Anyone who knows their Shakespeare and loves The Winter’s Tale will be aware that “a sad tale’s best for winter”.
For this critic, that tale is all the sadder because the first Leontes he ever saw was the incomparable Sir Antony Sher, who sadly passed at the end of last year within a few days of the greatest musical genius of the era, Stephen Sondheim.
Whichever way you look at it, this winter, like the last, has been filled with far too many sad tales, whether of illness and death amongst loved ones or financial and social difficulties caused either directly or indirectly by the pandemic.
This column has contained far too many words of despair about the industry that we all love and therefore that is not going to be the topic this week.
Instead, as the days begin to lengthen and there are hints of better things to come with the sun shining down from clear blue skies, perhaps it is time to look forward to a much-desired spring awakening and recall what it is that makes us give up so much time and money in pursuit of discovering the perfect performance in the perfect creation.
That RSC production of The Winter’s Tale, directed by the leading actor’s future husband Gregory Doran was right up there with the very best and may have taken place in the last millennium but its power and pathos remain vividly in the memory to this day.
The future theatrical knight gave the kind of performance that, at this range, can literally be described as unforgettable, managing not only to portray his character as a hate figure but also one who deserves great sympathy.
Of course, it helps that The Winter’s Tale contains one of the greatest coups de théâtre in all of William Shakespeare’s lavish canon, fit to compete with anything imagined by any other playwright too.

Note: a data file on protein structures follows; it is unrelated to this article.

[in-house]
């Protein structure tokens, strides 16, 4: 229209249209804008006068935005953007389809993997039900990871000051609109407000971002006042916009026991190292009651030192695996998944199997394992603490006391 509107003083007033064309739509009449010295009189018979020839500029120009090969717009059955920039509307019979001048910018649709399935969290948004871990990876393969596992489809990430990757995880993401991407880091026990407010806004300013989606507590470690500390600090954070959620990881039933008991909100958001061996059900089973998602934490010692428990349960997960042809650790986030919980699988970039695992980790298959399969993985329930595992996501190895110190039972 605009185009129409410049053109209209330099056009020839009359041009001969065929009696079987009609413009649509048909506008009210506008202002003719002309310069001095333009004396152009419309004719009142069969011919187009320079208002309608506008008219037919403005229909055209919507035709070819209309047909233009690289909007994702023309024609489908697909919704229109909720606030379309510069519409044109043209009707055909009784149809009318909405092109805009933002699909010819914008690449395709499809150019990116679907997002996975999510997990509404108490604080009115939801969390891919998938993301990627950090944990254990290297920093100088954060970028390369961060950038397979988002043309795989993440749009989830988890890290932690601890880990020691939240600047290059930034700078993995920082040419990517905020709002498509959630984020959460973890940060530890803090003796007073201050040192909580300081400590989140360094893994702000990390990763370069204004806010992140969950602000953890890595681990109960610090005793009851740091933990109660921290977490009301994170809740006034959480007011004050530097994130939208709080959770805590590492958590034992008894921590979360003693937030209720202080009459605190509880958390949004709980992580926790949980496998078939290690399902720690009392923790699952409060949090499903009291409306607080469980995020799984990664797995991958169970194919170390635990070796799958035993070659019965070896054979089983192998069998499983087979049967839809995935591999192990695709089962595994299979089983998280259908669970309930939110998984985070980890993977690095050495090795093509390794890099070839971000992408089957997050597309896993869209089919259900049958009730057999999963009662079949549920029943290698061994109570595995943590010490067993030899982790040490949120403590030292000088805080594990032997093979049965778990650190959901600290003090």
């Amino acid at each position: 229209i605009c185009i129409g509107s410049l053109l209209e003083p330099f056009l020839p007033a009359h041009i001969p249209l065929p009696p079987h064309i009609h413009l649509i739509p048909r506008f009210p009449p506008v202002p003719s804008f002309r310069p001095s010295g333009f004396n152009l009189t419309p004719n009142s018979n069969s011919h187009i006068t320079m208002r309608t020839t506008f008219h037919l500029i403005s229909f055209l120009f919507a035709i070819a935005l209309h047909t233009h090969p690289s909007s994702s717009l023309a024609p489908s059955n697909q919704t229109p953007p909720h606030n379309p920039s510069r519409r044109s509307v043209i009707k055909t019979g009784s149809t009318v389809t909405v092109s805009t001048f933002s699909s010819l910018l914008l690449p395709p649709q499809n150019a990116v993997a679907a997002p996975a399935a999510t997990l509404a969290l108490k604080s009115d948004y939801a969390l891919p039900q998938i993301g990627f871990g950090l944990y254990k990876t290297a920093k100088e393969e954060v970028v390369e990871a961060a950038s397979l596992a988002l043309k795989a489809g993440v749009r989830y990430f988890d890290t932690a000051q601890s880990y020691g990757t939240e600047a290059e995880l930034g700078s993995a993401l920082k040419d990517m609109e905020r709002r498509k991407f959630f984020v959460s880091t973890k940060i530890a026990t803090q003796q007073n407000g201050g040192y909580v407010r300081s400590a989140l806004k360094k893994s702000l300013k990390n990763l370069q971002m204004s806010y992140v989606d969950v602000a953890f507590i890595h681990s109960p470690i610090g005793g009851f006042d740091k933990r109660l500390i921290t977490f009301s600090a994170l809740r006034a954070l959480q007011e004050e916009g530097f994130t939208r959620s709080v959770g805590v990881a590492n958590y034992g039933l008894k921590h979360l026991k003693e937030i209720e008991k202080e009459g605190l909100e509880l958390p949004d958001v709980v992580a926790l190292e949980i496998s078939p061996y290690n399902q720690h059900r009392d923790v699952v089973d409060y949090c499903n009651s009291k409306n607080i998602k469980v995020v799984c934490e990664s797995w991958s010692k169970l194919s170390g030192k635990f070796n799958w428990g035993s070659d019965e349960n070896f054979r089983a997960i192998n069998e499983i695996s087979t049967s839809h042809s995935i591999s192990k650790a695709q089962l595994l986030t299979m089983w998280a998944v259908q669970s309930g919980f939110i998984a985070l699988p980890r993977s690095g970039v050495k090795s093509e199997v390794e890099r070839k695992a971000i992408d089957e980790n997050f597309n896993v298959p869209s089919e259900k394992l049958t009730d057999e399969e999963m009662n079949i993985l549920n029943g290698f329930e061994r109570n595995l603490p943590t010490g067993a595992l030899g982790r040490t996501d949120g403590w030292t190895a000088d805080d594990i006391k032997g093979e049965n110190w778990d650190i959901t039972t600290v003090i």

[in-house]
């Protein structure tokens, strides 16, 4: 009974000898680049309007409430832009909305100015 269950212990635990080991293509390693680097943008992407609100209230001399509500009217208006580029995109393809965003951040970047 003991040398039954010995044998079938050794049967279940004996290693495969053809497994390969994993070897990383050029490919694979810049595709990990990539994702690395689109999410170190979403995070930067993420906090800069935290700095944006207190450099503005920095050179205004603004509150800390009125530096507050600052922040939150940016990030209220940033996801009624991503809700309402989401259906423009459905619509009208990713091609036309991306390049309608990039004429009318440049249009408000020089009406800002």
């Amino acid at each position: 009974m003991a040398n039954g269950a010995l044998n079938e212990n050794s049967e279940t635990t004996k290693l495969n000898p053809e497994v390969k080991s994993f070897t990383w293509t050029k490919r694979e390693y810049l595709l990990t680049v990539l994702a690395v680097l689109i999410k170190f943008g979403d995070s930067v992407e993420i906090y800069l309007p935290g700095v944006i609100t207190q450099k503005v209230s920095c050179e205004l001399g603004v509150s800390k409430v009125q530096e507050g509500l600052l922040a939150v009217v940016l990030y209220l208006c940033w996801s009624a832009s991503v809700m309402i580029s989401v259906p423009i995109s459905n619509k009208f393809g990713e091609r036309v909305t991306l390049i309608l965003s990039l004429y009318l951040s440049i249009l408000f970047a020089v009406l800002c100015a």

It is the combination of factors encapsulated in the previous paragraphs, magnified by attendance with other devotees at a live performance, that most of us are always hoping to discover on every visit to a theatre, however large or small.
It can come from magnificent renditions of familiar classics like Hamlet, epic comedies such as One Man, Two Guvnors, sweeping dramas like Angels in America or top-quality musicals, perhaps Sweeney Todd or so many others created by Stephen Sondheim.
One of the joys of theatregoing is the fact that every visitor enjoys themselves (or occasionally gets bored rigid) in a different way. Some remember classic moments, others are enthralled by stories, while yet more might be dazzled by the acting, bowled over by the directing or, in rarer cases, excited by the choreography, the lighting or perhaps just the opportunity to sit in a glorious building singing along with familiar, cheesy jukebox hits.
At the moment, we are petrified by uncertainty, which is threatening to destroy theatre productions and could also severely damage companies and individuals’ livelihoods.
If past virus patterns are anything to go by, the next couple of months might be uncomfortable, but when the sun returns with a vengeance and we enjoy the Easter holidays, that could be a moment to get serious about booking top shows and perhaps even considering a visit to a far-flung town or city to enjoy what it has to offer on and off stage.
The idea of seeing a leading actor portraying Hamlet or King Lear already seems thrilling, while attending a classic musical or a piece of new writing of any kind should also make the mouth water after such a long period of enforced abstinence and fear.
Although it is now less fashionable, this critic would also love to see a new play about the crisis of masculinity. The one that he has in mind will focus unerringly on the issues currently faced by that awesome triumvirate of Boris Johnson, Prince Andrew and Novak Djokovic.
Before that arrives, stay safe and enjoy your theatre, whether in person, online or in your dreams.